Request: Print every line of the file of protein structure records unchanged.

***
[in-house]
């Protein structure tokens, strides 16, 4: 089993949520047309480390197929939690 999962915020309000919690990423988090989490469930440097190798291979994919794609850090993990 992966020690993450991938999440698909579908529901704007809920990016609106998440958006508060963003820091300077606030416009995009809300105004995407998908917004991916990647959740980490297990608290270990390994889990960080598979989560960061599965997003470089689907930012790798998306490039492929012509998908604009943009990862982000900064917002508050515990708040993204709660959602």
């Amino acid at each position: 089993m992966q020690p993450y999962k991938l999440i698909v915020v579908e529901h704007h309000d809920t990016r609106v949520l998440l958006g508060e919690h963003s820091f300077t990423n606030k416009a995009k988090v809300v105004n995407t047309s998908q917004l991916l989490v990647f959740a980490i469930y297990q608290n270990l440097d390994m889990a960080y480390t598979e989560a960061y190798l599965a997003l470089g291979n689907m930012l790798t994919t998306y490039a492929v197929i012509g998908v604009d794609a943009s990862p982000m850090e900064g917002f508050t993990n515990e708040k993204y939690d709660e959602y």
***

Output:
[in-house]
């Protein structure tokens, strides 16, 4: 089993949520047309480390197929939690 999962915020309000919690990423988090989490469930440097190798291979994919794609850090993990 992966020690993450991938999440698909579908529901704007809920990016609106998440958006508060963003820091300077606030416009995009809300105004995407998908917004991916990647959740980490297990608290270990390994889990960080598979989560960061599965997003470089689907930012790798998306490039492929012509998908604009943009990862982000900064917002508050515990708040993204709660959602």
């Amino acid at each position: 089993m992966q020690p993450y999962k991938l999440i698909v915020v579908e529901h704007h309000d809920t990016r609106v949520l998440l958006g508060e919690h963003s820091f300077t990423n606030k416009a995009k988090v809300v105004n995407t047309s998908q917004l991916l989490v990647f959740a980490i469930y297990q608290n270990l440097d390994m889990a960080y480390t598979e989560a960061y190798l599965a997003l470089g291979n689907m930012l790798t994919t998306y490039a492929v197929i012509g998908v604009d794609a943009s990862p982000m850090e900064g917002f508050t993990n515990e708040k993204y939690d709660e959602y």